Color is very significant in this film. The first world we encounter is red, setting a tone of danger and chaos. The white world, which is the third scene we encounter, is symbolic of a new chance at redemption, but it is infiltrated by corruption. And the symbols of greed and corporate dominance all possess a similar design. They feature many similar elements, such as gears and pipes to symbolize production, and mouths to symbolize consumption. Even though the machine, boat, and shark all have faces and an anthropomorphic quality to them, they are all the same dark color scheme to imply a sense of soulless avarice.
I wanted the film to play on a continuous loop to reiterate that we are stuck in a never ending cycle, but the idea of never being able to escape this nightmare seemed too cynical. I decided to include an alternate ending to show that we do have the power to change our fate, if we can manage to revisit our resistance strategy. I thought it would be interesting to incorporate natural elements into the final scene to juxtapose all of the industrial imagery. Including a hopeful prospect where growth and a new beginning were possible seemed really important
Pre-production, which lasted from October to December, was mostly dedicated to crafting the right imagery. After building each element in photoshop, I would assemble them in After Effects and make each element move in tandem with one another. This phase of production, which took place mostly in January, was the most condensed and arduous part of the process. After Effects was more complicated than I ever could have imagined; the user interface was like photoshop but infinitely more complex, and there were so many different things to account for when animating. I started to find tutorials explaining pre-compositing, time remapping, motion blur, camera rigging, effects and expressions, and tons of other tools that really expedited the speed of my workflow.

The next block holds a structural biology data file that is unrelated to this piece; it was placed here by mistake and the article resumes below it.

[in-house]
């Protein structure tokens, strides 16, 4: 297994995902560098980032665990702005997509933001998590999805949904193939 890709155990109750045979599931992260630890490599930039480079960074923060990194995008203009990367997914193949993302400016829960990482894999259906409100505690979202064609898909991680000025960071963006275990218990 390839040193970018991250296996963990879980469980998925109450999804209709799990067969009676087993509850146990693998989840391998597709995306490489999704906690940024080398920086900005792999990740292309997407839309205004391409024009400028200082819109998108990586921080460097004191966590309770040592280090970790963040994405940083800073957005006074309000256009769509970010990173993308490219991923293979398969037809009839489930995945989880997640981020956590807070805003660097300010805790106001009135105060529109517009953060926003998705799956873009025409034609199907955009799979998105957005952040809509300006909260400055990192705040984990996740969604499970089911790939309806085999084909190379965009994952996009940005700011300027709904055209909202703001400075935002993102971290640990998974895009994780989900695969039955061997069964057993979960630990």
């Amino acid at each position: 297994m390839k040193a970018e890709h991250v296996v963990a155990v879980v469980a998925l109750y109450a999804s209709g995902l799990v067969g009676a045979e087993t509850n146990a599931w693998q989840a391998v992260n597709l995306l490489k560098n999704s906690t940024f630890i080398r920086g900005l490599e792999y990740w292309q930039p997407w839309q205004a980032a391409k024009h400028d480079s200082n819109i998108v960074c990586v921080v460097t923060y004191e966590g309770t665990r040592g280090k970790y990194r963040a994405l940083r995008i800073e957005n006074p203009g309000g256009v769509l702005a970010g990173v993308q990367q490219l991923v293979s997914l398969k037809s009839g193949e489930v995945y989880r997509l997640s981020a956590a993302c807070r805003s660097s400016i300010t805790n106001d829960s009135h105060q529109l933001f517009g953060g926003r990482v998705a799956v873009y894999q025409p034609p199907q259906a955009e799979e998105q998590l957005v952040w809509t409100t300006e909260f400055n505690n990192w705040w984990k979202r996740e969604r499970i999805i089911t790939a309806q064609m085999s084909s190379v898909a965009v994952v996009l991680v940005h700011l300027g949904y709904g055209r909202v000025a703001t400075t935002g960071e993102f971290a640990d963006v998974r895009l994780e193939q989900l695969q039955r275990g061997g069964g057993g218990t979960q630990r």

Post Production was also a complicated process because it involved timing the video to correctly fit the musical score, which I sourced via soundcloud. After creating each scene in one master document with all the different moving pieces unflattened, I rendered them out as mp4s and put them into a new file, where I worked primarily on time-remapping to fit the audio. I knew what kind of sound I wanted but commissioning someone to create a custom piece of audio could have been endlessly frustrating and expensive. Then I found push pull live, a DJ from Santa Catarina. When I listened to his song "Chakras" I knew it was perfect for my film so I emailed him asking if I could use it, and he agreed. His tracks are definitely worth a listen!
When I put the entire video together and lined it up to the music, it was about five minutes of looping footage before reaching the ending, which was undeniably repetitive. The more I researched and watched other animations, the more I realized that dramatic transitions and jump cuts really helped to make these films so dynamic. So I cut down the audio and began to work on building the drama I wanted, which involved cutting up my preexisting footage and creating some new short pieces to incorporate.
This piece has really been a struggle and a joy to work on. It made me realize that animation is definitely something I want to continue doing and I really want to thank everybody who supported me, gave me feedback and helped me to believe in myself. My family, my professor Ralph Giguere, and my friends really built me up during this time and this project wouldn't exist without them! Thank you everyone, and keep an eye out, there is certainly more to come :)